Colocation facilities play a critical role in today’s data center industry. Enterprises don’t have to create data centers on-site in office buildings, manufacturing facilities or other business locations. Instead, they can take advantage of a space optimized for their data center infrastructure.
The global data center colocation market was valued at $44.42 billion in 2020 and is expected to grow at a compound annual growth rate (CAGR) of 13.3 percent from 2021 to 2028. That impressive level of growth will be marked by some trends that are shaping the industry more broadly.
Prepare for these colocation trends in 2022 and beyond:
1. IoT, data generation and distributed workforce models will drive the demand for edge computing.
Edge use cases are a driving factor in growing the colocation data center market, so it makes sense that colo providers are responding to make the most of this trend. We anticipate seeing this edge colocation trend continue because 5G is expected to push the development of Internet-of-Things (IoT) and smart devices into overdrive.
In 2020, the number of IoT connections surpassed non-IoT connections for the first time, and experts predict there will be more than 30 billion IoT connections globally by 2025. That’s nearly four IoT-connected devices per person! This prevalence of smart devices calls for colo facilities at the edge to minimize latency issues in real-time processing.
Beyond IoT devices, the sheer volume of data generated today calls for an increase in edge computing. Data generation of any type at the edge benefits from nearby data centers.
It’s also worth noting that an increasingly distributed workforce contributes to the need for edge computing and will continue to do so in 2022. Gartner predicts that in 2022, 31 percent of workers globally will work remotely at least part of the time. That percentage is expected to be higher in the U.S., with more than half the workforce engaging in remote work.
2. High-performance computing will take on greater significance.
High-performance computing (HPC) has become increasingly critical in various sectors. HPC is crucial for governments to ensure national security, for the scientific community to create simulations and make calculations, and for businesses to solve complex problems and promote profitability.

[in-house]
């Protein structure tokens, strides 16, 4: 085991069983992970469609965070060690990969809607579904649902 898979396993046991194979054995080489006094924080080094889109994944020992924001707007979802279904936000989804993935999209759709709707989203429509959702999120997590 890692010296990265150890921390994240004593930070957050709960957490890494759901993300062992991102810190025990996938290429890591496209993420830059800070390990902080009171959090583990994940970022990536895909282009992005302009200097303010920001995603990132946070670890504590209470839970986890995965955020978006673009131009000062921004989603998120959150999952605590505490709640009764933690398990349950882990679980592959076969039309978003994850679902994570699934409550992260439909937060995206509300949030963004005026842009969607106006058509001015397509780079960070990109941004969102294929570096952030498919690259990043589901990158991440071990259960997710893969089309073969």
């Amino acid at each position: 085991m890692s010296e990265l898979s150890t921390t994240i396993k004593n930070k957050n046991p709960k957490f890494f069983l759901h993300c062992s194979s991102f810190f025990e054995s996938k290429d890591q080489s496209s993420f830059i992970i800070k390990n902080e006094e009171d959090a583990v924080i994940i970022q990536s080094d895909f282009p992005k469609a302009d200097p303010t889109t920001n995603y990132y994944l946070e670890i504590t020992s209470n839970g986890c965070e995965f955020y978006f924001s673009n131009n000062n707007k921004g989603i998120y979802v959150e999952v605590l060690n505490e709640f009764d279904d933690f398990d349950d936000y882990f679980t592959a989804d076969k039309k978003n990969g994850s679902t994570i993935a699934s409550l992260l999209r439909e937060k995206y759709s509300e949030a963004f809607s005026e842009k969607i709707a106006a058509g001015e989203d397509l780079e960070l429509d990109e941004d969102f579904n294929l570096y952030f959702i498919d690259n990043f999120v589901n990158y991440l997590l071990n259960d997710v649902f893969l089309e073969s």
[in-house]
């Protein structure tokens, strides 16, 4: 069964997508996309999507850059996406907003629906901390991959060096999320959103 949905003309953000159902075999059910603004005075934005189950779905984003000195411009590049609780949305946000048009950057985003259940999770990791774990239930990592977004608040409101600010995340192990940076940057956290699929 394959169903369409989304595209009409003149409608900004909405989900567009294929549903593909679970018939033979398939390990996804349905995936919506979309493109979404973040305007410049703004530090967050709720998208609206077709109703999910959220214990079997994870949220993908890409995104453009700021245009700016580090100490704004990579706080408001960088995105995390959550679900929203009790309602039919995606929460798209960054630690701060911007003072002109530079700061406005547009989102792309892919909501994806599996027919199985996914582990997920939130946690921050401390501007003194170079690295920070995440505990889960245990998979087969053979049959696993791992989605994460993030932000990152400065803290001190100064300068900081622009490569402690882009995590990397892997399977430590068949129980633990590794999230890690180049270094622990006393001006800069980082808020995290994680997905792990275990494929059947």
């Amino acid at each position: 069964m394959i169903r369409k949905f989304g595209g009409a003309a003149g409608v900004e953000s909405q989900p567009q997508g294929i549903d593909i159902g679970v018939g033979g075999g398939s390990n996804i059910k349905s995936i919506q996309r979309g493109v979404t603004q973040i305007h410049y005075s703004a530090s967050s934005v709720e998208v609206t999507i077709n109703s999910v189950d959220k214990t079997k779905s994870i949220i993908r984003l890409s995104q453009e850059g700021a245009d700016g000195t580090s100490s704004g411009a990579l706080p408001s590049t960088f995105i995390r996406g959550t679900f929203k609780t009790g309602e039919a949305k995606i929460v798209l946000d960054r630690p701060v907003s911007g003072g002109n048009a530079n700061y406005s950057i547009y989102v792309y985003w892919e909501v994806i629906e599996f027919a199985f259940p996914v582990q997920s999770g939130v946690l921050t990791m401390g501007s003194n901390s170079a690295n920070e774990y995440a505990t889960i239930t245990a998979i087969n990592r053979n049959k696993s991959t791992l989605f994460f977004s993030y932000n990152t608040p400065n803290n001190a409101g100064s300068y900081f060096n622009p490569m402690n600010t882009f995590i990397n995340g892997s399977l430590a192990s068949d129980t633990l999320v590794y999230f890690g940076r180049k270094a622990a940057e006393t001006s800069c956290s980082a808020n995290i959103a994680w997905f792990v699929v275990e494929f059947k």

In 2020, the HPC market generated total revenue of nearly $24 billion, and that amount is expected to climb to more than $38 billion in 2022.
How does this growing emphasis on HPC relate to the colocation market? Many enterprises recognize that the right colocation provider can offer the space, security, and cooling capabilities needed to host HPC infrastructure. Colo providers should expect more clients to consider how colocation facilities are suited to HPC and cater to this use case to grow their businesses.
3. Exploding hybrid cloud adoption will combine the benefits of public cloud and private cloud colocation.
Hybrid has become the most popular cloud strategy among enterprises today, and this trend is expected to continue. This approach to meeting an enterprise’s computing needs generally combines public and private cloud services to leverage the advantages of each.
Public cloud offers impressive flexibility and low cost, whereas private cloud offers more control and security. Companies can choose which computing functions to host in which environment, depending on whether public or private cloud is a better fit.
Colocation can play a crucial role within a hybrid cloud deployment strategy. In fact, a colo facility can be a valuable alternative to on-premises infrastructure for the private cloud piece of the hybrid puzzle. To make the most of this trend, colocation providers need to find ways to add value for enterprises. In doing so, they can encourage enterprises to choose colocation for their private cloud needs rather than keeping this infrastructure on-premises.
Prepare for the Future by Going Modular
Another colocation trend to watch is the move to smarter construction processes. Modular data centers can help colo providers scale to meet demand and deliver what clients need for their data center solution.
Want to learn more about this approach to data center design and how it compares to traditional builds? Check out our infographic, “Weighing the Costs and the Benefits of a Modular Data Center.”